SYDNEY (Reuters) – Hong Kong’s Cathay Pacific Airways Ltd 0293.HK said on Wednesday it welcomed all employee ideas to get it through the pandemic after pilots pushing to be included in restructuring talks ran a newspaper advertisement to drum up public support.
Cathay this month declined to apply for more government employment subsidies for its main business units, freeing it from the condition to retain jobs tied to the grants and fuelling worries of layoffs.
The Hong Kong Aircrew Officers Association (HKAOA) representing pilots ran an advertisement in the South China Morning Post on Wednesday in its push for a seat at the table for talks on restructuring. A plan is due to be announced in the fourth quarter.
“What we want is to make sure if there is some sort of decision with regards to the future of the pilots, that we will be involved in discussions on what the structure looks like,” said Chris Beebe, the general secretary of the Hong Kong Aircrew Officers Association (HKAOA) said on Tuesday.
Beebe declined to comment on whether pilots would offer concessions like temporary salary cuts or unpaid leave as have been agreed at other airlines amid crumbling demand.
Many Cathay pilots had already participated in company-wide voluntary unpaid leave, he said.
The newspaper advertisement highlighted HKAOA-commissioned research in which most respondents said they thought the union’s 2,200 members were important to the city’s global reputation.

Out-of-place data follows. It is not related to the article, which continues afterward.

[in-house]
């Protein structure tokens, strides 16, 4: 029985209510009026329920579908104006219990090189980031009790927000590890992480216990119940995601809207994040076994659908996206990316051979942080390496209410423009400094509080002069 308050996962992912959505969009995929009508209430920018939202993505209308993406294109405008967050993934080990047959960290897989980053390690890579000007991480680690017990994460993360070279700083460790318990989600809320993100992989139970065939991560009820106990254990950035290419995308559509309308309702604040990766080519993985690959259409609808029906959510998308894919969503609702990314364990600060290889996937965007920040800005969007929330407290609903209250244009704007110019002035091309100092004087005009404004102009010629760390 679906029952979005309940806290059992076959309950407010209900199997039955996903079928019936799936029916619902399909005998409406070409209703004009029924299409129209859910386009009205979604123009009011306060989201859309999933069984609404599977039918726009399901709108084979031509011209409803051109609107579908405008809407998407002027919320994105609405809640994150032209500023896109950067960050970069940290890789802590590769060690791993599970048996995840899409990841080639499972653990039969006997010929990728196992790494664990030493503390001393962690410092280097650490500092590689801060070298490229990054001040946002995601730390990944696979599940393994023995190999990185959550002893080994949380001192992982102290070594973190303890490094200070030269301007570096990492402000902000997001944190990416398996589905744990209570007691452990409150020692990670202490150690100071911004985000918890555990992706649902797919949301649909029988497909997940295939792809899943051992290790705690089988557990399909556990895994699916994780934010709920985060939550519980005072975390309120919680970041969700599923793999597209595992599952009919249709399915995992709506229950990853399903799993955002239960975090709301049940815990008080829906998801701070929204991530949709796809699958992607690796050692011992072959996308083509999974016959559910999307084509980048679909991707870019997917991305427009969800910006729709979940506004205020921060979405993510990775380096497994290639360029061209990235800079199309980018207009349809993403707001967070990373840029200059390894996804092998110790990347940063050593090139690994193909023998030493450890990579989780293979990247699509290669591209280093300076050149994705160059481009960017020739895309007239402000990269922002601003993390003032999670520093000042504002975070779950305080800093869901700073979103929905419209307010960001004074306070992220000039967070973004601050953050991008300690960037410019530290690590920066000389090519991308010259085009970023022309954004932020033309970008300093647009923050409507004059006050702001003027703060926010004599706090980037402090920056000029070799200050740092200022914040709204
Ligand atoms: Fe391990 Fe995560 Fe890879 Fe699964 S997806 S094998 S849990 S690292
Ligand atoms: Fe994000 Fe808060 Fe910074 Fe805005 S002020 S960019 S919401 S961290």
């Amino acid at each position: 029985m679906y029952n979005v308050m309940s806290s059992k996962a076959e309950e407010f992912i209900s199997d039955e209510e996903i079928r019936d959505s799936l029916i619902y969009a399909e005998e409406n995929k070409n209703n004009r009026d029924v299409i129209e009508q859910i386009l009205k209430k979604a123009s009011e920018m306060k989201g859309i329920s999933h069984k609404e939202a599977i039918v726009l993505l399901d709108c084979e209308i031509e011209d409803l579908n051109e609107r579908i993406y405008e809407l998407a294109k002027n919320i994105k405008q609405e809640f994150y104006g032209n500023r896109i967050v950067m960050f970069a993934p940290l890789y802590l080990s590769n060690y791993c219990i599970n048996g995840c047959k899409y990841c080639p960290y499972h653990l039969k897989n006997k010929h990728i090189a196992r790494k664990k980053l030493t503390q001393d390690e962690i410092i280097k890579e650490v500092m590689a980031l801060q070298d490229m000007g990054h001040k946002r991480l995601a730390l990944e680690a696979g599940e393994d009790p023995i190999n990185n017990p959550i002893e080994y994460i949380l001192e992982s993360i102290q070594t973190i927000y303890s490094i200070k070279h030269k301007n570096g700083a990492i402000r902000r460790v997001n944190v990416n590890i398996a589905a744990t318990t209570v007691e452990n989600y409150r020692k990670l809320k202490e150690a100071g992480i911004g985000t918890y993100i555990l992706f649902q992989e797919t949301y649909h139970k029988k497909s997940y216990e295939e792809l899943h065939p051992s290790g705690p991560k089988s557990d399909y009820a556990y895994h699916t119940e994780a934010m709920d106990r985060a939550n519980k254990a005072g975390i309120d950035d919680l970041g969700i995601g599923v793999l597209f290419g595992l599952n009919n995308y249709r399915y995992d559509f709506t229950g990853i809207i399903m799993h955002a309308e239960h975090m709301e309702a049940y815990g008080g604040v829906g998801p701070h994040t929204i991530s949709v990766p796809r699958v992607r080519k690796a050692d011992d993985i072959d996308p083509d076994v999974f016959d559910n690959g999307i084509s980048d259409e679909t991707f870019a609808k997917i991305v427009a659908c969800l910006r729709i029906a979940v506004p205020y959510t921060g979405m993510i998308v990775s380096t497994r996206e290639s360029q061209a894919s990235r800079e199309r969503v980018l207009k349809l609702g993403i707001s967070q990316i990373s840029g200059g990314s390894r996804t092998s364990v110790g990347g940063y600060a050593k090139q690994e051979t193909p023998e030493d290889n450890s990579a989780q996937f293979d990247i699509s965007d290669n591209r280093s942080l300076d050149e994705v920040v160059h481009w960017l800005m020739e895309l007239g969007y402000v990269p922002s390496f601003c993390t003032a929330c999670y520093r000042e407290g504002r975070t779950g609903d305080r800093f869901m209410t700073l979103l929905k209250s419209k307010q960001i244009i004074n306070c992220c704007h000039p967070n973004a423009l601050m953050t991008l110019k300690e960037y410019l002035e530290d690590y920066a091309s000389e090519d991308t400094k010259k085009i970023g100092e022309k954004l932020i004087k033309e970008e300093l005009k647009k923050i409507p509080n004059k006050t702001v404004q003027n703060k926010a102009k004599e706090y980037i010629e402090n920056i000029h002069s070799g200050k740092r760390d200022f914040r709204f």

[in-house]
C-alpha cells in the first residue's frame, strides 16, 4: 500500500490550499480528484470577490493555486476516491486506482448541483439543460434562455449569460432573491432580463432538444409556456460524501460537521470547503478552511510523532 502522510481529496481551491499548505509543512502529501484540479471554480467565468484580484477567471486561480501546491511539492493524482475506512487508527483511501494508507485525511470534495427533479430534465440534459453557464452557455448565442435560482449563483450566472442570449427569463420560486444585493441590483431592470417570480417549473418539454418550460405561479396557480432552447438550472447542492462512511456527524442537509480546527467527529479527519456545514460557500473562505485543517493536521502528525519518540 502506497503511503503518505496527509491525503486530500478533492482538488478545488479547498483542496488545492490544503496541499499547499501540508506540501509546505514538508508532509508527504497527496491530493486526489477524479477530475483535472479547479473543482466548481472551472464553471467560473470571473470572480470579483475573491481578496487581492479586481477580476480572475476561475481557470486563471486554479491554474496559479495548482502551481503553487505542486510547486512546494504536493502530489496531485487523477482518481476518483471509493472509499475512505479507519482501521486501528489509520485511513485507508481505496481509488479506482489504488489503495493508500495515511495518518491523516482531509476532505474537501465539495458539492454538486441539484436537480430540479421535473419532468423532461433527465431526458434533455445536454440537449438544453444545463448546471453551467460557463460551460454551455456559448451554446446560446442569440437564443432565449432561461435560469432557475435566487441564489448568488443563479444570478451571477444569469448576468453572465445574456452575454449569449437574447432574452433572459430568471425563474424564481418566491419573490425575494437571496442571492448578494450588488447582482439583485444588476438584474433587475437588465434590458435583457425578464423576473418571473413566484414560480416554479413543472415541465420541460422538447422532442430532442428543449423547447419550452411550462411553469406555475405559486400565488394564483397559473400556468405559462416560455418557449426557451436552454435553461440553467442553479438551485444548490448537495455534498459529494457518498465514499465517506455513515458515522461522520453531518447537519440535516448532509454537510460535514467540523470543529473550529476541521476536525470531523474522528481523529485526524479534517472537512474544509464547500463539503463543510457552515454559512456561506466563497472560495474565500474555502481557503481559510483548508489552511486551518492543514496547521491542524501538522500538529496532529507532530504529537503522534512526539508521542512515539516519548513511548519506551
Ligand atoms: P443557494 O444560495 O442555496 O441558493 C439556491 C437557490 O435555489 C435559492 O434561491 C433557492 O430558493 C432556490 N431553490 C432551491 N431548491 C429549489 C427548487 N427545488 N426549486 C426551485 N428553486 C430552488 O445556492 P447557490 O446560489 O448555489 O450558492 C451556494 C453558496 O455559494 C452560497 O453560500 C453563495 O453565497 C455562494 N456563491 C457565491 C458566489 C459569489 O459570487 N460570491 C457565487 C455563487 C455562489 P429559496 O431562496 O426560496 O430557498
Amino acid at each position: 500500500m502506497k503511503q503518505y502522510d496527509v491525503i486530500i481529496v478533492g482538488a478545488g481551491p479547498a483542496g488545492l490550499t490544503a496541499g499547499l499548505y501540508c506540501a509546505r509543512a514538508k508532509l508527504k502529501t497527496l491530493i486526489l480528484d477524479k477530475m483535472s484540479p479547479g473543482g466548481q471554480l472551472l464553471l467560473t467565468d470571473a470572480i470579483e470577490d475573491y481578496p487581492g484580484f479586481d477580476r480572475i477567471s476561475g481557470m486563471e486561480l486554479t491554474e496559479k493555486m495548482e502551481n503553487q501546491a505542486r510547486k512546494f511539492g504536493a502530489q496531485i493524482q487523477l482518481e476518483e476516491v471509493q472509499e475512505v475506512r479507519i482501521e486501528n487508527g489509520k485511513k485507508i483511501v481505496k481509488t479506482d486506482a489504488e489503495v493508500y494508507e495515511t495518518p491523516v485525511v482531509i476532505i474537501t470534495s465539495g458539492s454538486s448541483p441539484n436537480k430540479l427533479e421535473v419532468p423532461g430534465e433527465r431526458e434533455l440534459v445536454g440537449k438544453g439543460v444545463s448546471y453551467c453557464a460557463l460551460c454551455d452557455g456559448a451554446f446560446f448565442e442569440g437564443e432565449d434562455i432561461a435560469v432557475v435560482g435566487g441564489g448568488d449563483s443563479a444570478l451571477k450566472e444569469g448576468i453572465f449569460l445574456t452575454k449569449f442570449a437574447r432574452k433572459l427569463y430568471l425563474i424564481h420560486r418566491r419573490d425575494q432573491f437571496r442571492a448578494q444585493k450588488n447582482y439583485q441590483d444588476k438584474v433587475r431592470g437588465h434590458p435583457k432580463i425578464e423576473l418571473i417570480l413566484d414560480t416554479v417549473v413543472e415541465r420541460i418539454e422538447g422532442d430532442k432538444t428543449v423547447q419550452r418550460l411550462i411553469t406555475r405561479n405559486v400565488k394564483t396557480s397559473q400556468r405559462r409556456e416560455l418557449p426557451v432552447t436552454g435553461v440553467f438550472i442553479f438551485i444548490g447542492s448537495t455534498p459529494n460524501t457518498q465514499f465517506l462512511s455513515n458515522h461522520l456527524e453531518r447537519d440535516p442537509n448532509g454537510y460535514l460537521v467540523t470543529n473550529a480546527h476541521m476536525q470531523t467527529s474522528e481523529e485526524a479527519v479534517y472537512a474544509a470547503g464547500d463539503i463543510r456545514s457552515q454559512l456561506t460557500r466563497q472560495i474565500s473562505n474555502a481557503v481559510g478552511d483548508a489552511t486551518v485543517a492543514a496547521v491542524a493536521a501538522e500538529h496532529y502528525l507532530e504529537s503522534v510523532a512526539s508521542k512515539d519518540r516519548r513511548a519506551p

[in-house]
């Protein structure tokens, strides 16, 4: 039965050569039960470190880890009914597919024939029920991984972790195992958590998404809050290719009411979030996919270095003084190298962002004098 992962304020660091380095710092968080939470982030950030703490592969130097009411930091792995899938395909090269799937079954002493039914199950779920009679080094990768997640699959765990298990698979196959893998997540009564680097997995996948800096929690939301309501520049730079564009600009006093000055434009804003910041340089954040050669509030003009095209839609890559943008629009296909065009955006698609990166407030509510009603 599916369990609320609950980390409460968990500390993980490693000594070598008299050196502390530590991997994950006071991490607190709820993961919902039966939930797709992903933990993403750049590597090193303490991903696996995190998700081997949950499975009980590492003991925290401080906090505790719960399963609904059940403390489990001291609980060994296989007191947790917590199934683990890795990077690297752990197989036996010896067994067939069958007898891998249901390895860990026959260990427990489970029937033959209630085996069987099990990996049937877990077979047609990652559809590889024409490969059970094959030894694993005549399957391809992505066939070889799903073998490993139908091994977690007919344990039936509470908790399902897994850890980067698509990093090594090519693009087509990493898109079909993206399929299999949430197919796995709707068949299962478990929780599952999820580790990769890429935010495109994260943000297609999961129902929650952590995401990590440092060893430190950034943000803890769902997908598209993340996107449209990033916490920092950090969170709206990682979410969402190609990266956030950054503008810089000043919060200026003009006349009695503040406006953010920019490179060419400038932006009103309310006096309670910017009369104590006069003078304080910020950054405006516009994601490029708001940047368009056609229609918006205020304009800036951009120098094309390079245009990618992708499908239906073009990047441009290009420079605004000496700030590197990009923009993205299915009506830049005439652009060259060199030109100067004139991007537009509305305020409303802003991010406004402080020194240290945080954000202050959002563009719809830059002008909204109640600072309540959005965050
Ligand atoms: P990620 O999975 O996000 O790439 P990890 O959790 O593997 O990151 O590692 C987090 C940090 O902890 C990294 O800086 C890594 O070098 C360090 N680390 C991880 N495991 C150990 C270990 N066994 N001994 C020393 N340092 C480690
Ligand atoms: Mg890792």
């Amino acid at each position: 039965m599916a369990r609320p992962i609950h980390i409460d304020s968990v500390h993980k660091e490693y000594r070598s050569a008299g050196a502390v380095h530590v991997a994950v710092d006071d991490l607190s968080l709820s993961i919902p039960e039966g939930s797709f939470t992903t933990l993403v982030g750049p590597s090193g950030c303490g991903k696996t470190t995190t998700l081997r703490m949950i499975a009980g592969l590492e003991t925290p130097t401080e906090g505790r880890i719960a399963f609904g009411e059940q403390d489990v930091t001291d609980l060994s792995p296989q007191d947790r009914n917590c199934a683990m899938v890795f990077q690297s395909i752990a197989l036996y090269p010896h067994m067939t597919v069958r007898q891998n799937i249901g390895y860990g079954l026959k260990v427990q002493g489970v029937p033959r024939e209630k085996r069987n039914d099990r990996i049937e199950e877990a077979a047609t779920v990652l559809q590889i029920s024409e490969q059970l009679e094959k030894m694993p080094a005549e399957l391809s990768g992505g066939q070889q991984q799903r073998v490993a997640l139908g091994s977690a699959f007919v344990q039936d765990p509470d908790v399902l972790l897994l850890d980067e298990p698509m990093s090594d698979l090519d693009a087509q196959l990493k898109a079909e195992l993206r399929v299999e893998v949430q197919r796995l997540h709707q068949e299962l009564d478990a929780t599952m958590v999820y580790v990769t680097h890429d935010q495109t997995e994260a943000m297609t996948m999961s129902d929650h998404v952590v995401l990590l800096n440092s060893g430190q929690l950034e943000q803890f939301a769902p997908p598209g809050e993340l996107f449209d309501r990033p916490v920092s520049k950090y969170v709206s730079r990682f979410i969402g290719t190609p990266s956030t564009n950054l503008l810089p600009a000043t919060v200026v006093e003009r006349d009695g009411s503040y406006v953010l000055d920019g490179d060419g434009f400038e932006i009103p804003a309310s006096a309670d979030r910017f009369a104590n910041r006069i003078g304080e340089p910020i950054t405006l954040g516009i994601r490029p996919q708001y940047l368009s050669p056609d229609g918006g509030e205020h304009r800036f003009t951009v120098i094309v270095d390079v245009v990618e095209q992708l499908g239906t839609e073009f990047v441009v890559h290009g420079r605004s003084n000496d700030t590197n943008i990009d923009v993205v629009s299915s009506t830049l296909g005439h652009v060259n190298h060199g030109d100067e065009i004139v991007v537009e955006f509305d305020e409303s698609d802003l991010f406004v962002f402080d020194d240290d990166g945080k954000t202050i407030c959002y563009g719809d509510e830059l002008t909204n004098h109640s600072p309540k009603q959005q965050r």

The carrier, which received a $5 billion government rescue package, has refrained from large-scale job cuts but has warned it is reviewing all aspects of its business model.
Cathay said on Wednesday it had been talking with different employee groups and had met with the HKAOA at least four times since July.
“We appreciate all ideas presented to us for consideration in our planning, and our door remains open,” the airline said in a statement.
Beebe said the recent talks had centred on an already announced voluntary early retirement programme for pilots, not the ongoing review.
HKAOA represents pilots at the main brand, Cathay Pacific. Pilots at regional brand Cathay Dragon and low-cost carrier HK Express are represented by other unions.
Several employees have told Reuters on condition of anonymity that they are bracing for major job losses.
Rival Singapore Airlines Ltd has announced plans to cut about 20% of positions, while Australia’s Qantas Airways Ltd has said it will cut nearly 30% of its pre-pandemic staff.
Reporting by Jamie Freed; Editing by Himani Sarkar and Gerry Doyle